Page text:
Chapter 10: A Bosom Friend

“A Bosom Friend” begins with Queequeg whittling away at the nose of his idol, Yojo, literally reshaping the object of his worship. The image foreshadows Ishmael’s struggle through the rest of the chapter to reconcile his positive feelings toward Queequeg with the views his Christian faith takes towards pagans. Ishmael uses many tools to determine his feelings about Queequeg, from phrenology to intuition. His negotiation is at least partially financial — Queequeg offers him silver and tobacco in exchange for friendship.* However, Ishmael’s struggle eventually comes down to a restructuring of his Christian values.

Ishmael decides that the golden rule trumps the Ten Commandments: what God would want, Ishmael believes, is for Ishmael to worship idols with Queequeg as a reciprocal gesture of human compassion. It’s a more than reasonable thought, but it’s also a thought I would expect to be somewhat radical in the age of missionary Christianity. Interestingly, allowing himself the desired friendship with Queequeg greatly eases Ishmael’s conscience, and allows him to reconcile his own moral compass with a Christian faith he wants to maintain. For half the silver of Judas, Ishmael performs half the betrayal, turning his back on the Christianity of his youth, but in the process elevating that outmoded religious law back into a position of being a higher truth for the modern age.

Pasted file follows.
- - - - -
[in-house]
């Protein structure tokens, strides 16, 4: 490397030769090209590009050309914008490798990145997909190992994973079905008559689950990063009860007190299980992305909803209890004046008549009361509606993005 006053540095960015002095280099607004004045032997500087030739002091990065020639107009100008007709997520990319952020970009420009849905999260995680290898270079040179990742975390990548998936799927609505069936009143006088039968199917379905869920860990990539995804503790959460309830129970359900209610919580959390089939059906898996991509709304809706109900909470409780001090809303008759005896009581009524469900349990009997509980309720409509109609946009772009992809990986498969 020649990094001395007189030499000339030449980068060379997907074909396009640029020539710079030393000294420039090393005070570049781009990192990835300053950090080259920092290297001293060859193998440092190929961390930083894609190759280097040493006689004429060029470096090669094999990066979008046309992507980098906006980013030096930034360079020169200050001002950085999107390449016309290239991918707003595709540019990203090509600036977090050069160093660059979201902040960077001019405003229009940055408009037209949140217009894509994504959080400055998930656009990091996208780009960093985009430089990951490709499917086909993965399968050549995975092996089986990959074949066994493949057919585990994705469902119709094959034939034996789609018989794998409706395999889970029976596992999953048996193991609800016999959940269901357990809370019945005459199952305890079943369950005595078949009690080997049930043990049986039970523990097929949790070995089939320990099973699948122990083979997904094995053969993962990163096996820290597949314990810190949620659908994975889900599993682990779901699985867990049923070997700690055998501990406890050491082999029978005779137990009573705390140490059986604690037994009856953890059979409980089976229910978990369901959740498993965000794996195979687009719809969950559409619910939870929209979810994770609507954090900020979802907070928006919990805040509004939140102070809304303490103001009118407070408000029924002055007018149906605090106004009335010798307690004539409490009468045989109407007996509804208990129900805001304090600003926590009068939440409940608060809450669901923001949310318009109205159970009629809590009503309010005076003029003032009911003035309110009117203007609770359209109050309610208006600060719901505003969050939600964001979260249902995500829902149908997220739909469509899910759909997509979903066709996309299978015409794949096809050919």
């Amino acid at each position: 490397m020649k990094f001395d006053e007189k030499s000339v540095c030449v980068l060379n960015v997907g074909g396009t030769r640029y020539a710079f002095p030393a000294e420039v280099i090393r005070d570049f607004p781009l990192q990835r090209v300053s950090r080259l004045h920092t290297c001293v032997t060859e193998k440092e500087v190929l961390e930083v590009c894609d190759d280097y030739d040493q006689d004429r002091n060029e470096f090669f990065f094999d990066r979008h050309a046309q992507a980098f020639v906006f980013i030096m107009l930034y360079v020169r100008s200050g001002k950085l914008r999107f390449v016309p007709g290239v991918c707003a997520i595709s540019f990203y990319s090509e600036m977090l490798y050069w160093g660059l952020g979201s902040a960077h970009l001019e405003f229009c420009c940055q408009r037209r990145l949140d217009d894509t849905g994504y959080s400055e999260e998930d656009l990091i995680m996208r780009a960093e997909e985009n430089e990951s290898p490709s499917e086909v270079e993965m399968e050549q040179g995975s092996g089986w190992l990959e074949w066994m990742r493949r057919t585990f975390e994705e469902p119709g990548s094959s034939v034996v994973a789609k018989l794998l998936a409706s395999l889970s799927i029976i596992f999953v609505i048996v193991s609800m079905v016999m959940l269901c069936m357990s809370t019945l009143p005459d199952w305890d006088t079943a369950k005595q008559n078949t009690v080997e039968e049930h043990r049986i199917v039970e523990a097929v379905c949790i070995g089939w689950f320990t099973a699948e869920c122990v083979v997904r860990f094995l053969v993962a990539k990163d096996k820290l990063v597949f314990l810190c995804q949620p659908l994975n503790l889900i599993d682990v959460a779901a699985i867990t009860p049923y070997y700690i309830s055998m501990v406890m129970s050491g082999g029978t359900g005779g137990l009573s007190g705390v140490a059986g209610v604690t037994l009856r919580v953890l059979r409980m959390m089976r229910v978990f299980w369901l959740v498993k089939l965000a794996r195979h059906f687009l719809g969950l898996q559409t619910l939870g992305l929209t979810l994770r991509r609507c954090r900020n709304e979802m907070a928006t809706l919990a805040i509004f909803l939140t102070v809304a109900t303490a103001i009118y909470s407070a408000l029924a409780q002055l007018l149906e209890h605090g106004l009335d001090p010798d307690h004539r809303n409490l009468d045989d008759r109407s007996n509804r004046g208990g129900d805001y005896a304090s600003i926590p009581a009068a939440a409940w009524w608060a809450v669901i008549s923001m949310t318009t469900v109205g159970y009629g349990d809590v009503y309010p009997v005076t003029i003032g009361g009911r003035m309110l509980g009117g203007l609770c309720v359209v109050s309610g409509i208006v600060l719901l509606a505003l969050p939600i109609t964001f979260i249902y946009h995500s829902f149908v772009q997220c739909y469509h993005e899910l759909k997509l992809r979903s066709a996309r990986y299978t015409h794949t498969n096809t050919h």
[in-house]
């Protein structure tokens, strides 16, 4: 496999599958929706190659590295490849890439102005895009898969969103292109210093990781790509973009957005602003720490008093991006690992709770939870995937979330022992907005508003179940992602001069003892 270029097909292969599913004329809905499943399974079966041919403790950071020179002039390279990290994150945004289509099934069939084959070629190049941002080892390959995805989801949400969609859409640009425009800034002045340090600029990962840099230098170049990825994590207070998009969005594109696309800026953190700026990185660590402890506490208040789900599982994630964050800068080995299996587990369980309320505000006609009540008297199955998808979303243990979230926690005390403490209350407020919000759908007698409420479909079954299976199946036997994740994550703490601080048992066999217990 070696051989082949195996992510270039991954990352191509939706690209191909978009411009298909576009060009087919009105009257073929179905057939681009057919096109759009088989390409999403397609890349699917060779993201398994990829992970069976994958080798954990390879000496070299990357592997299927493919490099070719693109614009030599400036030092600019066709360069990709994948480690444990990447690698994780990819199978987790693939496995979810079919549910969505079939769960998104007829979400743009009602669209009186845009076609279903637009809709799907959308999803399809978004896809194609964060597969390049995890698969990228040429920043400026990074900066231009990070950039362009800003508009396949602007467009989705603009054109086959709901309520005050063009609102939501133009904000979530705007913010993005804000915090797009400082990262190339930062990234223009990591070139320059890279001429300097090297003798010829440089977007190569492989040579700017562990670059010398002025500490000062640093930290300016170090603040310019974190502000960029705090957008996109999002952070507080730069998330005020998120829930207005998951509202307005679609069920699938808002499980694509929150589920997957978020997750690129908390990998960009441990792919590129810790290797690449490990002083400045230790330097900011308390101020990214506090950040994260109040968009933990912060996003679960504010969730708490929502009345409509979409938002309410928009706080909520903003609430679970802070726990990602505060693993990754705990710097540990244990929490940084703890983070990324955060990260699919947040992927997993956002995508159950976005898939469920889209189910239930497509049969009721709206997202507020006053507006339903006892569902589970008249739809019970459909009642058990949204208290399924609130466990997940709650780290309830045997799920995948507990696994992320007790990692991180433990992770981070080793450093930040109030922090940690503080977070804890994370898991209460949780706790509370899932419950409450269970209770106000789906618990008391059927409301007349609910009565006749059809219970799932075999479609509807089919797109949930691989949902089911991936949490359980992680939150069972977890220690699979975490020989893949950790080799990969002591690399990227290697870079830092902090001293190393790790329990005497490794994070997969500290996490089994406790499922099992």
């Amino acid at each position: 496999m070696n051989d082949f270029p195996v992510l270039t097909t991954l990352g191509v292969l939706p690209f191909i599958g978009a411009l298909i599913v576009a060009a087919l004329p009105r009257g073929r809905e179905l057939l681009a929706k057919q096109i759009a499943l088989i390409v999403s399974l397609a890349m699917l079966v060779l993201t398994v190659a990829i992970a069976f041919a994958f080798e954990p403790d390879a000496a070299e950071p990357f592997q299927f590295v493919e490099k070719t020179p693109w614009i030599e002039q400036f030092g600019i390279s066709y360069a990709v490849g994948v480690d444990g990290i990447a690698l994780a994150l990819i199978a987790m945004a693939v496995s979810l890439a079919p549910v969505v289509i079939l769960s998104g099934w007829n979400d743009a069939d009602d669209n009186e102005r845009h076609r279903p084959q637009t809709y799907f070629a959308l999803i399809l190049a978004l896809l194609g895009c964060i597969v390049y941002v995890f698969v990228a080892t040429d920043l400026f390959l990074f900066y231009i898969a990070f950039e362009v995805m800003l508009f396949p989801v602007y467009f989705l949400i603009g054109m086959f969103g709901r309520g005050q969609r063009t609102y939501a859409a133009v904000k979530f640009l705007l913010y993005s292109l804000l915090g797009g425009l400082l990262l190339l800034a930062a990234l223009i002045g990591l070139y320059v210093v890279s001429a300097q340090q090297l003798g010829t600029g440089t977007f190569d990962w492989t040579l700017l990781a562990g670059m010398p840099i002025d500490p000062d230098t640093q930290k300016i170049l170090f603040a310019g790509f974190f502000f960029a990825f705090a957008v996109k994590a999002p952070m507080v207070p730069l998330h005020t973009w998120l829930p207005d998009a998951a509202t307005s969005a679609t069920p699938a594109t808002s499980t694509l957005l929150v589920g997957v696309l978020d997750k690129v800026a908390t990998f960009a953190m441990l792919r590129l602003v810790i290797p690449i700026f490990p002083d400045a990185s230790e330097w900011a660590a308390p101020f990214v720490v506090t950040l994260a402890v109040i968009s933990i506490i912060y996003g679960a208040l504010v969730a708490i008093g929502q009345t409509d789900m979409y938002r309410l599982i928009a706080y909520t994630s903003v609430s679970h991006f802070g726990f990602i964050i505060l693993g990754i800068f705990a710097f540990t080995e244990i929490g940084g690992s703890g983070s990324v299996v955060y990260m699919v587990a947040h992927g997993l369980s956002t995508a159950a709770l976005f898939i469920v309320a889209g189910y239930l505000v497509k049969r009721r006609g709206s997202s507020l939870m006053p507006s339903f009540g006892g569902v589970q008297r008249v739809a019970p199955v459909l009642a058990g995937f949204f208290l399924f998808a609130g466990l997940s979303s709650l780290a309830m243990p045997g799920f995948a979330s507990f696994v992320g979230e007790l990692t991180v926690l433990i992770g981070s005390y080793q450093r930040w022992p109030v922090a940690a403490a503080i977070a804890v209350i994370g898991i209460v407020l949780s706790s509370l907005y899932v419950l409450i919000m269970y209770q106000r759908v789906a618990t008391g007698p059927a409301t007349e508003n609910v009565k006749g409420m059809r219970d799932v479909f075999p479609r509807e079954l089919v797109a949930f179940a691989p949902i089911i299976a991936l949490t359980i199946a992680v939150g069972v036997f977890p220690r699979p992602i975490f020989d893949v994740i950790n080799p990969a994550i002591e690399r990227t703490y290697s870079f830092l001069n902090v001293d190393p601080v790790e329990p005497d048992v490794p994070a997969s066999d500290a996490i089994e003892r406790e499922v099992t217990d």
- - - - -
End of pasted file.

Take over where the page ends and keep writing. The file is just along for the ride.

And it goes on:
*My wife wrote an awesome paper in grad school about faith in Moby-Dick as a series of financial transactions. It has an especially awesome title: “A Joint Stock Company of Two: The Commerce of Faith in Moby-Dick.”

Chapter 10: A Bosom Friend

My Christian concern for you
Has melted, noble savage.
In you I see the world that Christ desired.

A wolfish, hollow courtesy;
My ship has run aground
On the shallow, rocky shelf of Heaven’s shores.

God bless your savage heart,
Without corruption, malediction,
Or the grand deceits that split our brotherhood.

To join your idolatry,
In faithful unity,
Should make God happier than sweeping you aside.

Here I am,
Half a Judas,
A bosom friend.

(c) and (p) 2008 Patrick Shea
Words and music written by Patrick Shea July 14, 2008
All parts performed, arranged, and recorded by Patrick Shea January 1, 2009

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